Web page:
Open Access

Genome-wide analysis of aberrant methylation in human breast cancer cells using methyl-DNA immunoprecipitation combined with high-throughput sequencing

  • Yoshinao Ruike1,
  • Yukako Imanaka1,
  • Fumiaki Sato2,
  • Kazuharu Shimizu2 and
  • Gozoh Tsujimoto1Email author
BMC Genomics201011:137

DOI: 10.1186/1471-2164-11-137

Received: 12 November 2009

Accepted: 25 February 2010

Published: 25 February 2010



Cancer cells undergo massive alterations to their DNA methylation patterns that result in aberrant gene expression and malignant phenotypes. However, the mechanisms that underlie methylome changes are not well understood nor is the genomic distribution of DNA methylation changes well characterized.


Here, we performed methylated DNA immunoprecipitation combined with high-throughput sequencing (MeDIP-seq) to obtain whole-genome DNA methylation profiles for eight human breast cancer cell (BCC) lines and for normal human mammary epithelial cells (HMEC). The MeDIP-seq analysis generated non-biased DNA methylation maps by covering almost the entire genome with sufficient depth and resolution. The most prominent feature of the BCC lines compared to HMEC was a massively reduced methylation level particularly in CpG-poor regions. While hypomethylation did not appear to be associated with particular genomic features, hypermethylation preferentially occurred at CpG-rich gene-related regions independently of the distance from transcription start sites. We also investigated methylome alterations during epithelial-to-mesenchymal transition (EMT) in MCF7 cells. EMT induction was associated with specific alterations to the methylation patterns of gene-related CpG-rich regions, although overall methylation levels were not significantly altered. Moreover, approximately 40% of the epithelial cell-specific methylation patterns in gene-related regions were altered to those typical of mesenchymal cells, suggesting a cell-type specific regulation of DNA methylation.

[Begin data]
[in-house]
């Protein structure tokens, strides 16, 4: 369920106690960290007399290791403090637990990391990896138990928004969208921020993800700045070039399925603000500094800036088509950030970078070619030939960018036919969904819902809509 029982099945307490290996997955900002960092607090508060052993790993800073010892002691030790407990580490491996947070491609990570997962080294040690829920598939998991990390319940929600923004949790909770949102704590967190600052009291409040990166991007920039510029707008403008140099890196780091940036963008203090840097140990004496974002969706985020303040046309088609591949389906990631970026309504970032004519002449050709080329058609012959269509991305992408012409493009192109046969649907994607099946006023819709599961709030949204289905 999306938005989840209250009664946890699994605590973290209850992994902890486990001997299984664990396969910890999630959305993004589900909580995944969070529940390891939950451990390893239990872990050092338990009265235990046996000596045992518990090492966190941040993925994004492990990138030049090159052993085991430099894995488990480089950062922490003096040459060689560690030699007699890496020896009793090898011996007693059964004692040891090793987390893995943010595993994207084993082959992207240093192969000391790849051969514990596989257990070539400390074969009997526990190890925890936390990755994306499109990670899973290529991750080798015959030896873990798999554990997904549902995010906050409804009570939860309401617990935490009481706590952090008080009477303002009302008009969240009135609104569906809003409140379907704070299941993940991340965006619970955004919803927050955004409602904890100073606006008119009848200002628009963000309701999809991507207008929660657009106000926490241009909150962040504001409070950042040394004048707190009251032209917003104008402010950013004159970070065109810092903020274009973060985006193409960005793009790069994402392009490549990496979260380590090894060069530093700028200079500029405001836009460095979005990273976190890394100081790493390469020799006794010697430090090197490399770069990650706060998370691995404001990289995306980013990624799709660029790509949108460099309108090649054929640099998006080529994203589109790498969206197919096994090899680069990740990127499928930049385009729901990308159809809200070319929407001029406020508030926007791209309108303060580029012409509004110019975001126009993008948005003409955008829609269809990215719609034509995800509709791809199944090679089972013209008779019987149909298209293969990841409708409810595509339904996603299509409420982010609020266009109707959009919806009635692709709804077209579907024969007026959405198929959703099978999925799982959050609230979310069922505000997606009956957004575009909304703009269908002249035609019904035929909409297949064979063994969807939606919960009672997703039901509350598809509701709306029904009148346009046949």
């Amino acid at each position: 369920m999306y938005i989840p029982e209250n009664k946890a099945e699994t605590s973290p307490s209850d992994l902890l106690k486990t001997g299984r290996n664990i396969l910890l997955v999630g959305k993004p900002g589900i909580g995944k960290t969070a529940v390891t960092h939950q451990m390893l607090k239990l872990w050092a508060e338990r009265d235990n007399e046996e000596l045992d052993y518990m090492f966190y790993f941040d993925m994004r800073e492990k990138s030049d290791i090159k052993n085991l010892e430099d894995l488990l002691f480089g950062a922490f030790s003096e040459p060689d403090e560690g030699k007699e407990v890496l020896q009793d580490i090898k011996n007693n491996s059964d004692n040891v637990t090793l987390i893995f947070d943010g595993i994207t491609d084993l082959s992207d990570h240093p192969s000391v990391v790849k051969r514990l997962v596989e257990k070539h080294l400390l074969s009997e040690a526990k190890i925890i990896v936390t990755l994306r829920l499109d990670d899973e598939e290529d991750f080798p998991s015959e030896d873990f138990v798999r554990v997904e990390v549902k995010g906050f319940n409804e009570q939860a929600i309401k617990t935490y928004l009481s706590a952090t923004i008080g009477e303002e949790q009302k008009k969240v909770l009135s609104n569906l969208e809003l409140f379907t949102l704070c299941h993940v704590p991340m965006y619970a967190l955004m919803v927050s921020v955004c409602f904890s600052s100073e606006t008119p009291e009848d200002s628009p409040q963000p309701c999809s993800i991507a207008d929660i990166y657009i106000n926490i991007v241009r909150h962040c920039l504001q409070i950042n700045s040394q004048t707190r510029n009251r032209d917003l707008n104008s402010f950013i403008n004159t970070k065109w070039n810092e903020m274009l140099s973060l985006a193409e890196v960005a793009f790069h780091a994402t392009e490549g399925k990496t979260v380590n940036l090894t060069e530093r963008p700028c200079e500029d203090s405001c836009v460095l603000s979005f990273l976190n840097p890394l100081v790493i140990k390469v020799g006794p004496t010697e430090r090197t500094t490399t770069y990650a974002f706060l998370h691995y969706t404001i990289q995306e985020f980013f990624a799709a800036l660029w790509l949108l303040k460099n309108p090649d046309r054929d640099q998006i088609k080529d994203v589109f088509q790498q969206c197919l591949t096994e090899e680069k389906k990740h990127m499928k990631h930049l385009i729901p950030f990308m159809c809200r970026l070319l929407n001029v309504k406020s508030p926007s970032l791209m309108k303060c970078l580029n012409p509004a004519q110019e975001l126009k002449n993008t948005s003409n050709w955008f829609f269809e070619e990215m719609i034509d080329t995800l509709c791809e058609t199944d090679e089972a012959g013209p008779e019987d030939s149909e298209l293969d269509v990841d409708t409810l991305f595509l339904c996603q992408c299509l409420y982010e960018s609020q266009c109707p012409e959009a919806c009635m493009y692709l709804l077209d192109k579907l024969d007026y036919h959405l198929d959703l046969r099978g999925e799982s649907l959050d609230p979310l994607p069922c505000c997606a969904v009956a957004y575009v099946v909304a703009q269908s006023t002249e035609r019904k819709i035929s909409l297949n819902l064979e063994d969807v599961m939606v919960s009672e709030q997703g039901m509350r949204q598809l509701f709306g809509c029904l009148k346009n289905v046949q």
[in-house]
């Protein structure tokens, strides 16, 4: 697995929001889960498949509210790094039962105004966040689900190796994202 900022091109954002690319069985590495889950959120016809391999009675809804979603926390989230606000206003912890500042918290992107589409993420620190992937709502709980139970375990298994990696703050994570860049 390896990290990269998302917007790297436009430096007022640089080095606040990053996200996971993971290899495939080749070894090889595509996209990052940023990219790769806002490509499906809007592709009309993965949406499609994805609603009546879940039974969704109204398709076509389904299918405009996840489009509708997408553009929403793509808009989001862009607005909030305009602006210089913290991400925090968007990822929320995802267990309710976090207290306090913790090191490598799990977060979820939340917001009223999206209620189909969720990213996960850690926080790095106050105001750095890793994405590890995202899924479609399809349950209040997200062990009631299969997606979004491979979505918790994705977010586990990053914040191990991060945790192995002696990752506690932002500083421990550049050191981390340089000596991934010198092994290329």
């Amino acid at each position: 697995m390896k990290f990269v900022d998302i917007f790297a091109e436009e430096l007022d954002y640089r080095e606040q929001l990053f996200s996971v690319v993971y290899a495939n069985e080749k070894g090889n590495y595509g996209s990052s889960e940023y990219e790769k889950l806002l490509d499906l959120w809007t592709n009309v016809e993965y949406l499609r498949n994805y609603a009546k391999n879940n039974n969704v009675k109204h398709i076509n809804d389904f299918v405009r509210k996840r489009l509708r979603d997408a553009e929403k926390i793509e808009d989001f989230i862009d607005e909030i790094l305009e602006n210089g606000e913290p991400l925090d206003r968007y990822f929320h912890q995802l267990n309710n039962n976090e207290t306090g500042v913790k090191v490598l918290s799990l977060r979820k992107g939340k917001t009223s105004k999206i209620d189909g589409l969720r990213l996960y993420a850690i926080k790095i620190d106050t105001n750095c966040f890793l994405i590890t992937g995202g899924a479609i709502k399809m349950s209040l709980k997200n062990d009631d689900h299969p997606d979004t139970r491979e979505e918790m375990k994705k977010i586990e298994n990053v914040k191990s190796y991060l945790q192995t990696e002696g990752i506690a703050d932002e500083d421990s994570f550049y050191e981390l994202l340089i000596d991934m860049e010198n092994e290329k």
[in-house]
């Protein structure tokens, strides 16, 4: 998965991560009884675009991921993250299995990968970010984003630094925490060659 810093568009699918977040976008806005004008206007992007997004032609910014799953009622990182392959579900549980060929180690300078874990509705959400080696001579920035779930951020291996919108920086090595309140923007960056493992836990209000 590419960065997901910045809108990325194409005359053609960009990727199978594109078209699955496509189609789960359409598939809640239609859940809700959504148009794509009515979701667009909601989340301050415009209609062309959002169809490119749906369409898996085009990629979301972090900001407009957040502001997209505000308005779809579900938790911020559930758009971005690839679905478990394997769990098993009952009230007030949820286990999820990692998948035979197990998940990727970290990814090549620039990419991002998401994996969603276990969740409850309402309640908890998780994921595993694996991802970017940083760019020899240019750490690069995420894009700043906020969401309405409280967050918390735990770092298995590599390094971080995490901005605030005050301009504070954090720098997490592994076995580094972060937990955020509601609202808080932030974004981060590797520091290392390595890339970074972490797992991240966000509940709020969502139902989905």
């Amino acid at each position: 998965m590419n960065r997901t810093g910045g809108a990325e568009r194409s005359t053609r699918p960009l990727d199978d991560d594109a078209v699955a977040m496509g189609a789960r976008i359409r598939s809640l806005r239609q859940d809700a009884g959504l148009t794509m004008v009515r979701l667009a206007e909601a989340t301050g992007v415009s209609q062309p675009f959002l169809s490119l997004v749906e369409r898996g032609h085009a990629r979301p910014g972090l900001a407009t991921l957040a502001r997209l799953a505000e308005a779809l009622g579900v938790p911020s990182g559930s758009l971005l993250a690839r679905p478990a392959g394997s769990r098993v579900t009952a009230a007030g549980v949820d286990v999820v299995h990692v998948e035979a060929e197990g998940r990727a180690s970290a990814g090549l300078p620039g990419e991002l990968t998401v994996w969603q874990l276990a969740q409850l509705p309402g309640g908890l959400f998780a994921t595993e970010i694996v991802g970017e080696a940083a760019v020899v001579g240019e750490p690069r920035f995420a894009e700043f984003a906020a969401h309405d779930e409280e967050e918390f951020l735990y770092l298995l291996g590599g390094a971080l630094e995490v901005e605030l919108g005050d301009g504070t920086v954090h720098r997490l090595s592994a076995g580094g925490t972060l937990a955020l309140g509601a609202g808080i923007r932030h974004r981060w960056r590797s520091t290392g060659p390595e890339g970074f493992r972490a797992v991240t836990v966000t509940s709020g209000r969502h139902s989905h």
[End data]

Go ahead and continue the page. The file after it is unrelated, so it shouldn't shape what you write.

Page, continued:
This study provides the most comprehensive analysis to date of the methylome of human mammary cell lines and has produced novel insights into the mechanisms of methylome alteration during tumorigenesis and the interdependence between DNA methylome alterations and morphological changes.


DNA methylation is an indispensable epigenetic modification of mammalian genomes. In mammals, it occurs predominantly at CpG dinucleotides which are sparsely distributed through the genome except at short genomic regions called CpG islands (CGIs) [1]. The state of CpG methylation regulates and stabilizes chromatin structure, and possibly regulates accessibility of these DNA regions to the transcription machinery [2]. DNA methylation is essential to diverse processes such as development, X-inactivation, and imprinting [35]. Alterations to the normal patterns of DNA methylation are linked to many human diseases, such as cancer [6]. Many studies have explored the aberrant patterns of DNA methylation in cancers, as they might possibly be of value as cancer cell markers, markers of tumor prognosis, predictors of response to chemotherapy, and therapeutic targets [710]. Human tumors have been shown to undergo a massive loss of DNA methylation, but also to become hypermethylated at certain gene promoters [11]. However, the entire genomic distribution of aberrant methylations and the molecular mechanisms underlying the methylome alterations in cancers remain unclear, mainly due to the limitations of existing techniques for analyzing DNA methylation at specific sequences [12]. For example, the conventional strategies using methylation-sensitive restriction enzymes require high-molecular-weight DNA and are limited by the sequence context of the chosen enzyme.